Regarding your comments on intrusive presence of the sales guy in the mall, we in India are exposed to this mall culture only recently.It takes these guys to change their outlook from a retail counter sale where personal attention is a must to a display sale like in a mall where such a thing would amount to intrusion. MOst guys in India would like tp be attended to,probably it pampers their egos. If u r allowed to chill, it would Probably amount to dis intrest in selling.Sailesh ,please get used to be Indian atleast when you return ti India.

Sailesh Ganesh said...

I agree I may have analysed it from an American angle. However, escalators in malls have been in operation in India for a few years now and you would have thought people have seen them enough to stop being over-awed at them. When you talk about a situation that was being controlled, I do not see what the situation is, that requires it to be controlled. As far as I could observe, the people had no problems in using the escalator, and there certainly was no rush of people waiting to use it.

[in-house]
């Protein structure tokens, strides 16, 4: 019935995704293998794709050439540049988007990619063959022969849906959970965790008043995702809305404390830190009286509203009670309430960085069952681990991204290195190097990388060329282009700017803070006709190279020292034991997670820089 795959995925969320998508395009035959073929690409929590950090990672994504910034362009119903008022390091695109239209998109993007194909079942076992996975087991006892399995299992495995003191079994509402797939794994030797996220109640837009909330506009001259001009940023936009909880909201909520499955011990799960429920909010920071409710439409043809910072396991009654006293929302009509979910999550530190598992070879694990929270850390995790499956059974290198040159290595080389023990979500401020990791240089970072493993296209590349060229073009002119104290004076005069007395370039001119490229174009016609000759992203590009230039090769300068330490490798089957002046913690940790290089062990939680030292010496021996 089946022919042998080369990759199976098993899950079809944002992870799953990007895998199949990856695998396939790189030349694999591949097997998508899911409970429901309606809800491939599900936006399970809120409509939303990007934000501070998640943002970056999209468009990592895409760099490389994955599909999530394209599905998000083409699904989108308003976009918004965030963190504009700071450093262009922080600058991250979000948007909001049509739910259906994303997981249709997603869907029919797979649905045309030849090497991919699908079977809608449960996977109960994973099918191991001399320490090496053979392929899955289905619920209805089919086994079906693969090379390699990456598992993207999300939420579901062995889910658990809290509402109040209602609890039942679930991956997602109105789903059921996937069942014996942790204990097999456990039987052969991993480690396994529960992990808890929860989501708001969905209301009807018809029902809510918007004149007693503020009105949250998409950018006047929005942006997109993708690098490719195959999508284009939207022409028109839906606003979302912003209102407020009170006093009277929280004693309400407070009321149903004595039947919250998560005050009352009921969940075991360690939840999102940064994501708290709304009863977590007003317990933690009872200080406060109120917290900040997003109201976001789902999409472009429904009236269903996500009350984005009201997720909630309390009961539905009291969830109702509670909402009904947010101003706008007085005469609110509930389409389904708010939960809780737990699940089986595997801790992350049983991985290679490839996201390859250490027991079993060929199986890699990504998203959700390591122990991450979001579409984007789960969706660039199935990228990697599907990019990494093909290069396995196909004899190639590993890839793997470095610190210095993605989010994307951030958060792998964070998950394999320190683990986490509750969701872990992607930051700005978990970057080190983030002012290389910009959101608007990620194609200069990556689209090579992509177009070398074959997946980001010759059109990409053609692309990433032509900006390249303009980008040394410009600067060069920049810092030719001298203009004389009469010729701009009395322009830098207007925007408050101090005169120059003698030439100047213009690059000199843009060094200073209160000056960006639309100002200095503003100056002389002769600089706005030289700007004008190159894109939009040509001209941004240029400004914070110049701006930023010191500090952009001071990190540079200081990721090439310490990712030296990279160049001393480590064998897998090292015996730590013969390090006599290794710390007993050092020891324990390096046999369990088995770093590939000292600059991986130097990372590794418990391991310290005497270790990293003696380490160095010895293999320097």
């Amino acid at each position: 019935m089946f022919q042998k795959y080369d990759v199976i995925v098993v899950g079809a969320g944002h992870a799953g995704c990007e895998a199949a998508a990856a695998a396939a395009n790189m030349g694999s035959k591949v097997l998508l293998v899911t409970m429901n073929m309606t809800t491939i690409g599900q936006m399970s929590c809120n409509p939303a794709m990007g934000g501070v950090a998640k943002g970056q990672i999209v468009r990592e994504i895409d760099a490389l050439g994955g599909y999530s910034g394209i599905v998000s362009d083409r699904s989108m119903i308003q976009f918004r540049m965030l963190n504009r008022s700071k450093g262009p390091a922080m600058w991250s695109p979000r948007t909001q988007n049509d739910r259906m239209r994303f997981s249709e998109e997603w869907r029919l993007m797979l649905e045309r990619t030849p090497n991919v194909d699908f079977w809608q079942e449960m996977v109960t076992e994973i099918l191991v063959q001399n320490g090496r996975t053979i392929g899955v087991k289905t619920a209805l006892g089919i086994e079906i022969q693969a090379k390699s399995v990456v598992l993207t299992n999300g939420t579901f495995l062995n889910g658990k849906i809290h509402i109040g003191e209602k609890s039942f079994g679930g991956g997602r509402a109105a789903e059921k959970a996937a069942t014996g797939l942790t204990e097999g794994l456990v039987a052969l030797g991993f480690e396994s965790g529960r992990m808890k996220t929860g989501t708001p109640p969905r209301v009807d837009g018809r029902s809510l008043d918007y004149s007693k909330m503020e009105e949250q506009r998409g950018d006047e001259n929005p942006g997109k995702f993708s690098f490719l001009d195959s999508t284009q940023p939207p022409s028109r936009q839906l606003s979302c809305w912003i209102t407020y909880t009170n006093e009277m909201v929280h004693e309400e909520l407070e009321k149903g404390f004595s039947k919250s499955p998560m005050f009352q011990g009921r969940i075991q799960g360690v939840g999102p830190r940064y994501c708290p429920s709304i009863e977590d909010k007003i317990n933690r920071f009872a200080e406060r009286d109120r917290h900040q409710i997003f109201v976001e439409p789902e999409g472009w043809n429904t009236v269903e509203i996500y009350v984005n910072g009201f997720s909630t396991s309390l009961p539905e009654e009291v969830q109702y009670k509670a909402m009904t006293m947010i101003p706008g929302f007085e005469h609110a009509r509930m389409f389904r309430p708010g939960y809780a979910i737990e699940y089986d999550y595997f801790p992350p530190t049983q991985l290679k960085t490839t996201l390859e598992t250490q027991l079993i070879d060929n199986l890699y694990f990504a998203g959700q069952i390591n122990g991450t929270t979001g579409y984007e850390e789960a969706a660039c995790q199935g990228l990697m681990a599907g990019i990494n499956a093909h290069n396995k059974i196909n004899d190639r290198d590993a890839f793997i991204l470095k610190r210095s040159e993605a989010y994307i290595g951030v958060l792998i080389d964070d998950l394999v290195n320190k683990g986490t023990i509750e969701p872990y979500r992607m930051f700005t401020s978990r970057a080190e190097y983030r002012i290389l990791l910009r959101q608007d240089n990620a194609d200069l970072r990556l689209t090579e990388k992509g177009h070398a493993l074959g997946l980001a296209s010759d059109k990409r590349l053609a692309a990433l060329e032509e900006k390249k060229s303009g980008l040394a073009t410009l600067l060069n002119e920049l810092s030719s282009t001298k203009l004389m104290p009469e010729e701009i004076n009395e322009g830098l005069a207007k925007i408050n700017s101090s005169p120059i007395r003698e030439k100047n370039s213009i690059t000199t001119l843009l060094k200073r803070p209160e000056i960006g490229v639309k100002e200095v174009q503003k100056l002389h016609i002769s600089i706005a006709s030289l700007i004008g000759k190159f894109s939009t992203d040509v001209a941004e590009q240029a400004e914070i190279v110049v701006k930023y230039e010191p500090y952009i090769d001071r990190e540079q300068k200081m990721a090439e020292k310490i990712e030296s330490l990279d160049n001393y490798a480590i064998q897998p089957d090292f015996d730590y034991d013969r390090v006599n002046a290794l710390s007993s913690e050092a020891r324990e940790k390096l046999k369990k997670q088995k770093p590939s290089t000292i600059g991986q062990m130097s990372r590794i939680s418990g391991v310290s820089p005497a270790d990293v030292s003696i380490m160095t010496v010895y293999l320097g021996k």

About the sales guy, I did mention in my post that he was probably under instructions to attend to the customer. Sure, go ahead and help all you want and pamper the egos of the customers. My complaint is that when I asked him to be left alone for a bit, he refused to, stuck around like a leech and generally made a fool of himself with the wierdest of comments.

Again, both these incidents were probably one-offs, so that makes it perplexing. I wonder if we are making a mountain of a molehill here, I only wrote this post because I couldnt think of anything else at the moment.

About being Indian, I wonder if being Indian requires one to be uncomplaining about anything. An year and a half abroad certainly does change the attitudes a bit, but I wonder if the small (but mostly irrelevant) changes amount to "not being Indian anymore". I always thought being Indian meant having a sense of pride about the country, respecting and cherising Indian values anc culture, and making an effort to help in the betterment of the country (This, I suppose is a western way of thinking :D)